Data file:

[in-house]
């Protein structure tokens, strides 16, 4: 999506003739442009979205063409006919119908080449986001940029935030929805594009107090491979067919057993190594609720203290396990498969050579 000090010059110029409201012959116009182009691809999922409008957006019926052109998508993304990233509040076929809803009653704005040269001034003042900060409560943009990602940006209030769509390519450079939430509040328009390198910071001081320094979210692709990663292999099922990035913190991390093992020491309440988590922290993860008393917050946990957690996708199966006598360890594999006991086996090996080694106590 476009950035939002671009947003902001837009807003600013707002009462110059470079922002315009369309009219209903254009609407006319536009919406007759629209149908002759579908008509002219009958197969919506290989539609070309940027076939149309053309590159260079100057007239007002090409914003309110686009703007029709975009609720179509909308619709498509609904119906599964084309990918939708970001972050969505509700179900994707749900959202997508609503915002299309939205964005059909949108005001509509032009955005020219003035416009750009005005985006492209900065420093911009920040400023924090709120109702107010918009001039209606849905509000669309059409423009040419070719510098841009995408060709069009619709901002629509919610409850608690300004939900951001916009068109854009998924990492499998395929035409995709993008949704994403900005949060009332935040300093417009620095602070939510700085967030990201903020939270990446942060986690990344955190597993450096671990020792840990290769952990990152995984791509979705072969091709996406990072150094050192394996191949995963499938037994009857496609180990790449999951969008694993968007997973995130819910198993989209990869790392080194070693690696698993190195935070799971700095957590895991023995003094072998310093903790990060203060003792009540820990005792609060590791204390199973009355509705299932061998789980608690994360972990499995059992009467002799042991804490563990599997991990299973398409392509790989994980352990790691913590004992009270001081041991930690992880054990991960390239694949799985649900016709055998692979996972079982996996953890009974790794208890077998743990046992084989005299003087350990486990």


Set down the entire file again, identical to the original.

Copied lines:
[in-house]
């Protein structure tokens, strides 16, 4: 999506003739442009979205063409006919119908080449986001940029935030929805594009107090491979067919057993190594609720203290396990498969050579 000090010059110029409201012959116009182009691809999922409008957006019926052109998508993304990233509040076929809803009653704005040269001034003042900060409560943009990602940006209030769509390519450079939430509040328009390198910071001081320094979210692709990663292999099922990035913190991390093992020491309440988590922290993860008393917050946990957690996708199966006598360890594999006991086996090996080694106590 476009950035939002671009947003902001837009807003600013707002009462110059470079922002315009369309009219209903254009609407006319536009919406007759629209149908002759579908008509002219009958197969919506290989539609070309940027076939149309053309590159260079100057007239007002090409914003309110686009703007029709975009609720179509909308619709498509609904119906599964084309990918939708970001972050969505509700179900994707749900959202997508609503915002299309939205964005059909949108005001509509032009955005020219003035416009750009005005985006492209900065420093911009920040400023924090709120109702107010918009001039209606849905509000669309059409423009040419070719510098841009995408060709069009619709901002629509919610409850608690300004939900951001916009068109854009998924990492499998395929035409995709993008949704994403900005949060009332935040300093417009620095602070939510700085967030990201903020939270990446942060986690990344955190597993450096671990020792840990290769952990990152995984791509979705072969091709996406990072150094050192394996191949995963499938037994009857496609180990790449999951969008694993968007997973995130819910198993989209990869790392080194070693690696698993190195935070799971700095957590895991023995003094072998310093903790990060203060003792009540820990005792609060590791204390199973009355509705299932061998789980608690994360972990499995059992009467002799042991804490563990599997991990299973398409392509790989994980352990790691913590004992009270001081041991930690992880054990991960390239694949799985649900016709055998692979996972079982996996953890009974790794208890077998743990046992084989005299003087350990486990």